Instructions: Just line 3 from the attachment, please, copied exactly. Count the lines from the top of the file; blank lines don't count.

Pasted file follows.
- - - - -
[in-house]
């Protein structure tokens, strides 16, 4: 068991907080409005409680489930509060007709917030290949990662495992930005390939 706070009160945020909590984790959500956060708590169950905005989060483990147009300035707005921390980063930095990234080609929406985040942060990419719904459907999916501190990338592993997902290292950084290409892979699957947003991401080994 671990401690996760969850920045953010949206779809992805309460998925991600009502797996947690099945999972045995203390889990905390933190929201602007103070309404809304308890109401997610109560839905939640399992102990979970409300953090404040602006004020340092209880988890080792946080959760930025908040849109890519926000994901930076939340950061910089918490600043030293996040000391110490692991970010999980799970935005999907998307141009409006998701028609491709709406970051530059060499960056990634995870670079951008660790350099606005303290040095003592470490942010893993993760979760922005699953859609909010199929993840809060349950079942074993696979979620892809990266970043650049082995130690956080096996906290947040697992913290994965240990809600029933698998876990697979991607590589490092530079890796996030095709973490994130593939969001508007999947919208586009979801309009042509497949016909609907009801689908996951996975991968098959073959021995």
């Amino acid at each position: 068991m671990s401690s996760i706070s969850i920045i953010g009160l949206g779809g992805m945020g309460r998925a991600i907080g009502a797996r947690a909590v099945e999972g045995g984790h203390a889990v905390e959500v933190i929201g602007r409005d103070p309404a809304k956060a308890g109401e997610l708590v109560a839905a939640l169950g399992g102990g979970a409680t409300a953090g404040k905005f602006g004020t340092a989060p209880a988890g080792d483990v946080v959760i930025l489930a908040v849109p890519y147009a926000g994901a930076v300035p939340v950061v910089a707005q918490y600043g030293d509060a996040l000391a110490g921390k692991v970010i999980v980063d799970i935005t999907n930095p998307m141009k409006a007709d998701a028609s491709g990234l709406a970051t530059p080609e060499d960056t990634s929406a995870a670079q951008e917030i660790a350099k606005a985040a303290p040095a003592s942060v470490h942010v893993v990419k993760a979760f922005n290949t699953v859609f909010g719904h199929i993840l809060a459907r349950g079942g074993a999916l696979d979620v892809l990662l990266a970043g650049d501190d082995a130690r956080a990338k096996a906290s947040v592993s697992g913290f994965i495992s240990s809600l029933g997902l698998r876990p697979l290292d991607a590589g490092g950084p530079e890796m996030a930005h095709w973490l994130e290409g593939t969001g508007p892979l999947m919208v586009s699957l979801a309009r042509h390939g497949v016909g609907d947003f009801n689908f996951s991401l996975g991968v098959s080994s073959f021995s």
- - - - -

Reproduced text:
């Amino acid at each position: 068991m671990s401690s996760i706070s969850i920045i953010g009160l949206g779809g992805m945020g309460r998925a991600i907080g009502a797996r947690a909590v099945e999972g045995g984790h203390a889990v905390e959500v933190i929201g602007r409005d103070p309404a809304k956060a308890g109401e997610l708590v109560a839905a939640l169950g399992g102990g979970a409680t409300a953090g404040k905005f602006g004020t340092a989060p209880a988890g080792d483990v946080v959760i930025l489930a908040v849109p890519y147009a926000g994901a930076v300035p939340v950061v910089a707005q918490y600043g030293d509060a996040l000391a110490g921390k692991v970010i999980v980063d799970i935005t999907n930095p998307m141009k409006a007709d998701a028609s491709g990234l709406a970051t530059p080609e060499d960056t990634s929406a995870a670079q951008e917030i660790a350099k606005a985040a303290p040095a003592s942060v470490h942010v893993v990419k993760a979760f922005n290949t699953v859609f909010g719904h199929i993840l809060a459907r349950g079942g074993a999916l696979d979620v892809l990662l990266a970043g650049d501190d082995a130690r956080a990338k096996a906290s947040v592993s697992g913290f994965i495992s240990s809600l029933g997902l698998r876990p697979l290292d991607a590589g490092g950084p530079e890796m996030a930005h095709w973490l994130e290409g593939t969001g508007p892979l999947m919208v586009s699957l979801a309009r042509h390939g497949v016909g609907d947003f009801n689908f996951s991401l996975g991968v098959s080994s073959f021995s």